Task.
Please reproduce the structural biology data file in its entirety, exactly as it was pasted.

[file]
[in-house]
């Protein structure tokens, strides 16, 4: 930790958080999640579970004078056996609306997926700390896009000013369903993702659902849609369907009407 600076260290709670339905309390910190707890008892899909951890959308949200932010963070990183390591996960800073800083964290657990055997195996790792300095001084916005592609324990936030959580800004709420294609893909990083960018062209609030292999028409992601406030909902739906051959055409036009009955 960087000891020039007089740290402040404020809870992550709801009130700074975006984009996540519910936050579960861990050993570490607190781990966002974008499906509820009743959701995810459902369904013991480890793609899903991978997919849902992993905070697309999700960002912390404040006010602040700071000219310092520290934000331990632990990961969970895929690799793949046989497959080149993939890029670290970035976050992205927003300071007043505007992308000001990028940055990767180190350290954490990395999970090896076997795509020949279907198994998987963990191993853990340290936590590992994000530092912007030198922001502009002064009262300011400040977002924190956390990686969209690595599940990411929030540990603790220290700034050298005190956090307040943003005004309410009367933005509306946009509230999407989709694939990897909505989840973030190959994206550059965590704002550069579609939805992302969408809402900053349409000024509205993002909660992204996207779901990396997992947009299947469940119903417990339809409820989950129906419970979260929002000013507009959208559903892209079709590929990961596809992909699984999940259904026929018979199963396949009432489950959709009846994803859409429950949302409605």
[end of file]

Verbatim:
[in-house]
């Protein structure tokens, strides 16, 4: 930790958080999640579970004078056996609306997926700390896009000013369903993702659902849609369907009407 600076260290709670339905309390910190707890008892899909951890959308949200932010963070990183390591996960800073800083964290657990055997195996790792300095001084916005592609324990936030959580800004709420294609893909990083960018062209609030292999028409992601406030909902739906051959055409036009009955 960087000891020039007089740290402040404020809870992550709801009130700074975006984009996540519910936050579960861990050993570490607190781990966002974008499906509820009743959701995810459902369904013991480890793609899903991978997919849902992993905070697309999700960002912390404040006010602040700071000219310092520290934000331990632990990961969970895929690799793949046989497959080149993939890029670290970035976050992205927003300071007043505007992308000001990028940055990767180190350290954490990395999970090896076997795509020949279907198994998987963990191993853990340290936590590992994000530092912007030198922001502009002064009262300011400040977002924190956390990686969209690595599940990411929030540990603790220290700034050298005190956090307040943003005004309410009367933005509306946009509230999407989709694939990897909505989840973030190959994206550059965590704002550069579609939805992302969408809402900053349409000024509205993002909660992204996207779901990396997992947009299947469940119903417990339809409820989950129906419970979260929002000013507009959208559903892209079709590929990961596809992909699984999940259904026929018979199963396949009432489950959709009846994803859409429950949302409605």